Authors
Fuller, DM; Zhu, M; Song, X; Ou-Yang, C-W; Sullivan, SA; Stone, JC; Zhang, W
MLA Citation
Fuller, DM, Zhu, M, Song, X, Ou-Yang, C-W, Sullivan, SA, Stone, JC, and Zhang, W. "Regulation of RasGRP1 function in T cell development and activation by its unique tail domain." PLoS One 7.6 (2012): e38796-.
PMID
22719950
Source
pubmed
Published In
PloS one
Volume
7
Issue
6
Publish Date
2012
Start Page
e38796
DOI
10.1371/journal.pone.0038796

Regulation of Erk activation in T cells through the tail domain of RasGRP1

Authors
Fuller, D; Zhang, W
MLA Citation
Fuller, D, and Zhang, W. "Regulation of Erk activation in T cells through the tail domain of RasGRP1." April 2011.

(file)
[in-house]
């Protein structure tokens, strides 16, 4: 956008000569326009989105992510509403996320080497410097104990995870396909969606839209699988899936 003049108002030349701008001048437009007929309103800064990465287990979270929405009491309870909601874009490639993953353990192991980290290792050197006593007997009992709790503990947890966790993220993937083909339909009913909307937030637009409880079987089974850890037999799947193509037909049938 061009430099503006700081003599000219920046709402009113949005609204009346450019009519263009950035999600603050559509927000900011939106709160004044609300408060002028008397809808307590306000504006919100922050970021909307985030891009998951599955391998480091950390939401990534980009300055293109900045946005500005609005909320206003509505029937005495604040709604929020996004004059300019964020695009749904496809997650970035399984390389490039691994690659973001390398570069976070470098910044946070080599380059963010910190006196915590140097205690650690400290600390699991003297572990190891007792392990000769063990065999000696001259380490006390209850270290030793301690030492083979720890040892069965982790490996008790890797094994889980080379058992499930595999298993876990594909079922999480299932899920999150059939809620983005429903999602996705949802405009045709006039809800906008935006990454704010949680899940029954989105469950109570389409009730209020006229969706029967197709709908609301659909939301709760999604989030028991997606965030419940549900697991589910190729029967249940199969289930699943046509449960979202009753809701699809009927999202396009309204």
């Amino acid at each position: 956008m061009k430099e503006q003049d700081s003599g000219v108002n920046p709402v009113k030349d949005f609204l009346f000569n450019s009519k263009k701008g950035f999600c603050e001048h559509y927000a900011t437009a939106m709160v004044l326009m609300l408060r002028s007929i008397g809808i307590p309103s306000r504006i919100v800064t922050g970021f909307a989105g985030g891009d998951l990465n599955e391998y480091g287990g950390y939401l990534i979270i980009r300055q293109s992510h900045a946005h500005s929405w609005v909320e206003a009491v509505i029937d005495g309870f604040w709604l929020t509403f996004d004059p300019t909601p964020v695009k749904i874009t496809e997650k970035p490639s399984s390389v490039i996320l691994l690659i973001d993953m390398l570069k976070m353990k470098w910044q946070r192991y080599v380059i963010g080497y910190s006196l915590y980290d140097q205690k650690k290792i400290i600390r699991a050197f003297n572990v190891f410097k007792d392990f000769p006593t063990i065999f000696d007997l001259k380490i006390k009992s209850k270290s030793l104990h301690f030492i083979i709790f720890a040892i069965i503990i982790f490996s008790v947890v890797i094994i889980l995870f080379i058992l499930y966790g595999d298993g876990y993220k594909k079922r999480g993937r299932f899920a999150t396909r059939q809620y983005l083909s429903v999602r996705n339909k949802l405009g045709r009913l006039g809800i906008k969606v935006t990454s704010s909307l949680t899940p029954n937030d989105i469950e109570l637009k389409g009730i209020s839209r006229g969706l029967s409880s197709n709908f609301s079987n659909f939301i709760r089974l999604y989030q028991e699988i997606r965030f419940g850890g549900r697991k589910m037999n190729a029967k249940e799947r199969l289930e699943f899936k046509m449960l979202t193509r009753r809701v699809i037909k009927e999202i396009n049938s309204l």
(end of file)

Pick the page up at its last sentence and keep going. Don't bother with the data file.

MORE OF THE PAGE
Source
wos-lite
Published In
Journal of immunology (Baltimore, Md. : 1950)
Volume
186
Publish Date
2011

LAT-independent triggering of granule-mediated cytotoxicity of CD8 T cells

Authors
Ouyang, CC; Zhu, M; Li, Q-J; Zhang, W
MLA Citation
Ouyang, CC, Zhu, M, Li, Q-J, and Zhang, W. "LAT-independent triggering of granule-mediated cytotoxicity of CD8 T cells." April 2011.
Source
wos-lite
Published In
Journal of immunology (Baltimore, Md. : 1950)
Volume
186
Publish Date
2011

A tale of two TRAPs: LAT and LAB in the regulation of lymphocyte development, activation, and autoimmunity.